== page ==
Beware the scammers posing as tech recruiters (Ep. 498)
As the saying goes, ignorance is bliss. But if you work in tech as an engineer, you have the unfortunate perspective of knowing all of the tiny details that have the potential to go wrong. Even when everything is going right, those edge cases can still feel haunting.
In today’s podcast episode, the home team and Jon Chan get together to laugh at themselves as they reflect on their fears of self-driving cars and share horror stories of recruiters promising job offers that turned out to be scam artists.
Before jumping into driverless car talk, Ben shares a heads up about fake jobs at credible companies that are actually phishing scams meant to steal your identity and hijack your bank accounts. Beware the job offer that seems too good to be true!
Jon, Cassidy, Ceora, Matt, and Ben reflect on whether they trust software to operate a vehicle.
Cassidy tells us that she once sat in a car that parked itself and screamed the entire time.
Matt brings us back to reality, reminding us that airplane flights have been automated for a while now.
Matt and Ben point out that in the medical technology space, robotic surgeons are so advanced that they have become more precise than human hands.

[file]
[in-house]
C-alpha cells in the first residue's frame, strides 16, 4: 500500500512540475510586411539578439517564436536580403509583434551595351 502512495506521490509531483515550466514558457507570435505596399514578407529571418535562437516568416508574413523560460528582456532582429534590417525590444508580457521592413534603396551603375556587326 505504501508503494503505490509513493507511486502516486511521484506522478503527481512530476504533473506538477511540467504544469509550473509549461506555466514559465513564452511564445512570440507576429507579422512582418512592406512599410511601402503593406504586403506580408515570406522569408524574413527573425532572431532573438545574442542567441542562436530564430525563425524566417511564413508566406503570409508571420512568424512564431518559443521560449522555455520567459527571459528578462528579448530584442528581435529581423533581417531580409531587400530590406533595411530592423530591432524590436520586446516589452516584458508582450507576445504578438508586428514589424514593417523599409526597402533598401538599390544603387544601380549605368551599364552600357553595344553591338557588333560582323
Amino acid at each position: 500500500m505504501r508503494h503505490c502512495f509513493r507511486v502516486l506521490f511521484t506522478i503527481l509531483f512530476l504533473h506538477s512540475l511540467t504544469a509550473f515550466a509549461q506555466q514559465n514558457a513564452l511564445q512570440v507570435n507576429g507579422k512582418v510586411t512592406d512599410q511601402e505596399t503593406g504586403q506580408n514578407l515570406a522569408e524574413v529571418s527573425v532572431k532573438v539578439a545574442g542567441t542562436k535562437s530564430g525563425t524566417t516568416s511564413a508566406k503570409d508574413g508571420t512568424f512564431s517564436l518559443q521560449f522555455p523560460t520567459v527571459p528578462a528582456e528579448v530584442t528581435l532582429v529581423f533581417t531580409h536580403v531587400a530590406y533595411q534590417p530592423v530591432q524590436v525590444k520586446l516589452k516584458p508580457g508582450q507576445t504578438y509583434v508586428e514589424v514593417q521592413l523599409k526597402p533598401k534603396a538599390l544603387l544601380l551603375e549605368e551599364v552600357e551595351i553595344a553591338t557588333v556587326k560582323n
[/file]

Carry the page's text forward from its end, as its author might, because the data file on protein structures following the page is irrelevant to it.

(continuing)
Shoutout to lifeboat badge winner GKG4 for a great answer to the question “how can I check if an array index is out of range?” which has been viewed 67,000 times.
Follow Jon, Ben, Ceora, Matt, and Cassidy.fake tech job ads, self driving cars
I ran into one of these today, he was trying to get me to take freelance gigs off upwork then send him the money
Aren’t they all scammers anyway?
Re: driverless cars
Check out the work of Edgar G. Daylight (this is his pen name.)
He has written about and researched many of the relevant issues, and has worked as a software engineer in the autonomous vehicles space.
There is good reason to believe that we may never achieve safe and reliable self-driving cars. There are many correctness and reliability issues; the story about the inability of the Tesla to judge the difference between a truckload of streetlamps and a streetlamp that is in actual use in the “real world” sounds hauntingly similar to some of the stories Professor Daylight has shared.
Here is his website:
A particular post by Edgar Daylight is helpful:
One more, and I’m done:
This is a link to a more recent post in Daylight’s blog, lest you conclude that his concerns have been silenced/assuaged by recent breakthroughs: